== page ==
26. The take away from reading the comments above is there is no middle road to Saugatucks development. The fact is it can barley handle the growth it has had as of recent.. These consultants with there …somewhat disconnected Disney layout will for ever change the vibe that make this are of town special. Think before we leap and we must remind ourselves about the comments that have been made by some of the candidates running for office and truly examine there experience and not just their commitment .

  27. I’m either missing something or speaking a different language than my responders, or this kind of forum inherently invites misunderstanding.
    Mr. Buchroeder suggests that “perhaps the war in Westport was lost years ago” (war?), and I respond by saying, in effect, that we shouldn’t stop trying. For reasons that escape me, that provokes snide and hostile responses from Messrs. Boyd and Buchroeder who apparently find my persistent optimism and advocacy for planning offensive and take them personally, and who presume to know my views on other issues.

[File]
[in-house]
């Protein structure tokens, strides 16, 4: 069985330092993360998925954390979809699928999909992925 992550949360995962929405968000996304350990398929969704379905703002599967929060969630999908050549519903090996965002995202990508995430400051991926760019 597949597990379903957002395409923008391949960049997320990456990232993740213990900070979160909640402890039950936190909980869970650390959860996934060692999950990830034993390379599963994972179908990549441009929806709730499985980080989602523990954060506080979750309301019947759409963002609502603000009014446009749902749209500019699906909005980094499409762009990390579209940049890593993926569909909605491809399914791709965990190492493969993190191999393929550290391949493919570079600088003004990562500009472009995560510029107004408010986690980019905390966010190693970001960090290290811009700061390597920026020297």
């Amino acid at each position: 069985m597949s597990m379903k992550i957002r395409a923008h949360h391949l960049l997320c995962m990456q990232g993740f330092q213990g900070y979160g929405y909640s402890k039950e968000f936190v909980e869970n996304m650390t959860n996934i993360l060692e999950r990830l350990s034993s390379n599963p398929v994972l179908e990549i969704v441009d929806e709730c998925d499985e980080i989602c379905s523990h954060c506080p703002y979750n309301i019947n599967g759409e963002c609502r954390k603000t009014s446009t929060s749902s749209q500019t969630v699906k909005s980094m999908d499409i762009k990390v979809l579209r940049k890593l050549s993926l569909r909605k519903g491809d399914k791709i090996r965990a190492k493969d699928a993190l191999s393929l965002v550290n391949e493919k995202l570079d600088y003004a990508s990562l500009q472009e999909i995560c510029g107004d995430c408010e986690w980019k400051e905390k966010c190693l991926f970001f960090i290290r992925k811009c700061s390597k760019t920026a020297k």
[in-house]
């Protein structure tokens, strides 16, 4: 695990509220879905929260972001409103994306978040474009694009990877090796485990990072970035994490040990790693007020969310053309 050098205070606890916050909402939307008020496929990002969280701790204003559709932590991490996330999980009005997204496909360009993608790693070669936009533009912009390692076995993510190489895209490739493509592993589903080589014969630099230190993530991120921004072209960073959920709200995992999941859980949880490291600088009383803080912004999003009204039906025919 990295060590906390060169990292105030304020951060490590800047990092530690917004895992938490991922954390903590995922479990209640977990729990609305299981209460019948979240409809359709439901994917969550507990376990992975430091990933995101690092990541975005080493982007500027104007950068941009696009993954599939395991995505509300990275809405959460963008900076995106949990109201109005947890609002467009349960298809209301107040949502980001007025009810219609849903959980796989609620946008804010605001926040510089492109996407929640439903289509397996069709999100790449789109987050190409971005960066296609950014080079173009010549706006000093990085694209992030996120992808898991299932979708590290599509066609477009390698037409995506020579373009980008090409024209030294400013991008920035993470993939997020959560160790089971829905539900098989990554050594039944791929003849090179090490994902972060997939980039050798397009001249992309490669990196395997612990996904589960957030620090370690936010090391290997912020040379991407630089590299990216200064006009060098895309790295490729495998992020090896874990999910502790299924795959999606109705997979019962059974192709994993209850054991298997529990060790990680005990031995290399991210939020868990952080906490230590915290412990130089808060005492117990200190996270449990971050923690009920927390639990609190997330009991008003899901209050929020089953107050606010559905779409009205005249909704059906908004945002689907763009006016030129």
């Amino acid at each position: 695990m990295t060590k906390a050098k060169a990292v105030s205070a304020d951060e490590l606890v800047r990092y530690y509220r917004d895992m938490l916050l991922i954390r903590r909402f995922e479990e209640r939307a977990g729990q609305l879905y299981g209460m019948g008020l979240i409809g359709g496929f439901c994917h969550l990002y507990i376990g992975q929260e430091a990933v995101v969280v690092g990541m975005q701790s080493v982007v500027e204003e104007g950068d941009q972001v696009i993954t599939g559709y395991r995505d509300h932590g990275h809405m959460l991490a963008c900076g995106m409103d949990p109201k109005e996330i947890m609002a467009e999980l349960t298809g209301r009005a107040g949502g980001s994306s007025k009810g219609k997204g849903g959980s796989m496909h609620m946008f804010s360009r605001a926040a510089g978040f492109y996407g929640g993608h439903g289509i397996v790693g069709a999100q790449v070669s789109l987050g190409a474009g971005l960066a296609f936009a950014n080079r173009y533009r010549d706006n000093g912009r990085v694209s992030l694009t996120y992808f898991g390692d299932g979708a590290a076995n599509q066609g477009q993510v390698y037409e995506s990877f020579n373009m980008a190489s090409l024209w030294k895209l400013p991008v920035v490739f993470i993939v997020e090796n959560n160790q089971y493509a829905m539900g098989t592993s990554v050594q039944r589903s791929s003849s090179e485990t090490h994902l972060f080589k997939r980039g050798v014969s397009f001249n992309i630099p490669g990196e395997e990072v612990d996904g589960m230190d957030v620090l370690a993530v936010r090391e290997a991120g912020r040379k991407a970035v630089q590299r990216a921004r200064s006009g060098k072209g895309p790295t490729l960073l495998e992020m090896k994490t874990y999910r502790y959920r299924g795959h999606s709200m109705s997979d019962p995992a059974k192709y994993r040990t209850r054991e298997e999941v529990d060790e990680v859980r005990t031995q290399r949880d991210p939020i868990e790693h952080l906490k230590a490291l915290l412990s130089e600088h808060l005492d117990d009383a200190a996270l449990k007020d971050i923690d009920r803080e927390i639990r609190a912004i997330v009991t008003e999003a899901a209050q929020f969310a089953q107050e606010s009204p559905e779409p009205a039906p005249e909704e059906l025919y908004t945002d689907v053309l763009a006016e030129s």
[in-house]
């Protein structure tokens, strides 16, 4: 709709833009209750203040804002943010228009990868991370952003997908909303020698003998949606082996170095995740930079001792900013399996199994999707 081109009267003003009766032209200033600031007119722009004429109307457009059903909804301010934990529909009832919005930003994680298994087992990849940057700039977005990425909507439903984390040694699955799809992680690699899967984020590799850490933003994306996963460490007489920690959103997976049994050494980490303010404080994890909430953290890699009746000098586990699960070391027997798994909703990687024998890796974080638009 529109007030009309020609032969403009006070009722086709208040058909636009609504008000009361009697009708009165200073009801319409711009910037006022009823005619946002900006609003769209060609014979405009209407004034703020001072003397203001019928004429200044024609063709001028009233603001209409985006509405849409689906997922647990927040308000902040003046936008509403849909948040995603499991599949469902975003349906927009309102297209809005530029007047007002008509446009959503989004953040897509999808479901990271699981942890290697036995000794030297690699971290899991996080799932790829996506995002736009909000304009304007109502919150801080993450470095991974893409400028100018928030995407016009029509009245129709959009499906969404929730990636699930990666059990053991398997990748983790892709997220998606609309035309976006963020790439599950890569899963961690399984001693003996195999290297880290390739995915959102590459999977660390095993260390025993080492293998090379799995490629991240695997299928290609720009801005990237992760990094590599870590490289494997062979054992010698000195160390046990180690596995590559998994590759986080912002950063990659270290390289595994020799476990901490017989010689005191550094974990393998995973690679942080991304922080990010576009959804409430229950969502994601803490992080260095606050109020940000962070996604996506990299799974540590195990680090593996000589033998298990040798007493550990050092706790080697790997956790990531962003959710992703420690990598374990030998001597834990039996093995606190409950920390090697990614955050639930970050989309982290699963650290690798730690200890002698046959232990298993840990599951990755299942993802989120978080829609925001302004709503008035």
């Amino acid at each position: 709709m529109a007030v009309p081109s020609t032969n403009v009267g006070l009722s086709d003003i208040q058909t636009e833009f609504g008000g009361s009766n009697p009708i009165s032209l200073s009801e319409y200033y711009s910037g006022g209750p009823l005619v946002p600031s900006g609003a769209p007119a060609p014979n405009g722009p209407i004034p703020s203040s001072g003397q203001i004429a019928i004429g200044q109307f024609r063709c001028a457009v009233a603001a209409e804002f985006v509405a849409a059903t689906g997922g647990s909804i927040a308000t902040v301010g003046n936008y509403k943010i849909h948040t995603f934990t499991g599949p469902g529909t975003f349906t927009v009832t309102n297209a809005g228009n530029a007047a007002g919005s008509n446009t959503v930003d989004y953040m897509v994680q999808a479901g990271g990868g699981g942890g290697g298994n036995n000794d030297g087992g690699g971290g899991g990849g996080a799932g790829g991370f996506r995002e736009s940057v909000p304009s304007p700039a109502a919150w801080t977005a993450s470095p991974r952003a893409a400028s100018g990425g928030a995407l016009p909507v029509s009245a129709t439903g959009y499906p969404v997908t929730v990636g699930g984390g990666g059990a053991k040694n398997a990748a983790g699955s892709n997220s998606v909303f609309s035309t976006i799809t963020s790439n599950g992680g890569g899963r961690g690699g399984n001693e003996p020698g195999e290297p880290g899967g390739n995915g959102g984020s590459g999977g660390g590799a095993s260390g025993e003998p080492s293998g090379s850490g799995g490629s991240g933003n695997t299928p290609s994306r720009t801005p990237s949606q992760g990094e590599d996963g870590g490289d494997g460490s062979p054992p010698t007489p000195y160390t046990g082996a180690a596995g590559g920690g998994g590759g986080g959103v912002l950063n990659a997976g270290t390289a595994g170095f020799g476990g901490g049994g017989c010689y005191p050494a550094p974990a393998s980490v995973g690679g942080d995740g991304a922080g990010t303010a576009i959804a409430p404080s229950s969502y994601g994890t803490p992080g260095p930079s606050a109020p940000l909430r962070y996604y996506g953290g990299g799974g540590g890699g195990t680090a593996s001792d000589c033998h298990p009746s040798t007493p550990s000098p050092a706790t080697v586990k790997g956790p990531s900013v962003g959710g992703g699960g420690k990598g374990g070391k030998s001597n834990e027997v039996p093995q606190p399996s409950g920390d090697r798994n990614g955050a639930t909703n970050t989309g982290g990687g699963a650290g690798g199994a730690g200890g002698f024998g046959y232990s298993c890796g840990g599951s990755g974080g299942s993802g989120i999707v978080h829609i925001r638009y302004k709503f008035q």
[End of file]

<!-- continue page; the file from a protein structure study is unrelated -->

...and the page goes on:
These exchanges are not at all enlightening and are no substitute for real dialogue. I may be late in realizing that, but having done so, I will refrain in future from participating. So reply away; I’ll save my comments for other forums.

    • Larry, please don’t take my comments to be personal in nature. That would bother me. I always enjoy our conversations – besides, anyone who has a passion for antique typewriters is OK in my book. So don’t refrain from commenting. BTW, one of your CFW peeps just took a bat to me on the 06880 story about the Westport Historical Society’s bizarre imperious surface vision of the future exhibit. I don’t mind the criticism. I know it’s nothing personal. Just as I know you genuinely care about Westport.

    • Eric William Buchroeder SHS '70

      Its called a metaphor, Larry. Hostile response? “Curb your negativity and roll up your sleeves.” Is that your definition of warmth, Larry? Hold your breath and count to ten next time. Better yet, make it ten thousand.